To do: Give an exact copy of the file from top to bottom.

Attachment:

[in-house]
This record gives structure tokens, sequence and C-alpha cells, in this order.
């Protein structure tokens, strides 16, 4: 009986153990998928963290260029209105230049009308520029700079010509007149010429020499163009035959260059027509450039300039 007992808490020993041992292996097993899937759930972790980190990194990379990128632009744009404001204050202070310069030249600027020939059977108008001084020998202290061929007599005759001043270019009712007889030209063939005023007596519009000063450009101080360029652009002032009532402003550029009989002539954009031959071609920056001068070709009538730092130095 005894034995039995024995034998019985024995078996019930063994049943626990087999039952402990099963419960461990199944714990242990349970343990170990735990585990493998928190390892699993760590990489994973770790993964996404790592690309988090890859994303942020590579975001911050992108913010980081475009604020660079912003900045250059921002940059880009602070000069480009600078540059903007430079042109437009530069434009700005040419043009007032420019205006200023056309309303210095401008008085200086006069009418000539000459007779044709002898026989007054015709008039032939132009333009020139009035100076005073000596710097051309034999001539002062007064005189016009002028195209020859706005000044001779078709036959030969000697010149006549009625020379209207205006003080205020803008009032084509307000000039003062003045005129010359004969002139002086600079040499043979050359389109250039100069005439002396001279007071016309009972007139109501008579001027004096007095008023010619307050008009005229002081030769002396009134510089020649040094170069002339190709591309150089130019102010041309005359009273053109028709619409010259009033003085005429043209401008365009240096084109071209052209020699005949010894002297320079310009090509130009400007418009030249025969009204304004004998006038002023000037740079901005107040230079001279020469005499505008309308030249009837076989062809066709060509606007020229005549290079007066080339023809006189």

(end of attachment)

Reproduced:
[in-house]
This record gives structure tokens, sequence and C-alpha cells, in this order.
């Protein structure tokens, strides 16, 4: 009986153990998928963290260029209105230049009308520029700079010509007149010429020499163009035959260059027509450039300039 007992808490020993041992292996097993899937759930972790980190990194990379990128632009744009404001204050202070310069030249600027020939059977108008001084020998202290061929007599005759001043270019009712007889030209063939005023007596519009000063450009101080360029652009002032009532402003550029009989002539954009031959071609920056001068070709009538730092130095 005894034995039995024995034998019985024995078996019930063994049943626990087999039952402990099963419960461990199944714990242990349970343990170990735990585990493998928190390892699993760590990489994973770790993964996404790592690309988090890859994303942020590579975001911050992108913010980081475009604020660079912003900045250059921002940059880009602070000069480009600078540059903007430079042109437009530069434009700005040419043009007032420019205006200023056309309303210095401008008085200086006069009418000539000459007779044709002898026989007054015709008039032939132009333009020139009035100076005073000596710097051309034999001539002062007064005189016009002028195209020859706005000044001779078709036959030969000697010149006549009625020379209207205006003080205020803008009032084509307000000039003062003045005129010359004969002139002086600079040499043979050359389109250039100069005439002396001279007071016309009972007139109501008579001027004096007095008023010619307050008009005229002081030769002396009134510089020649040094170069002339190709591309150089130019102010041309005359009273053109028709619409010259009033003085005429043209401008365009240096084109071209052209020699005949010894002297320079310009090509130009400007418009030249025969009204304004004998006038002023000037740079901005107040230079001279020469005499505008309308030249009837076989062809066709060509606007020229005549290079007066080339023809006189």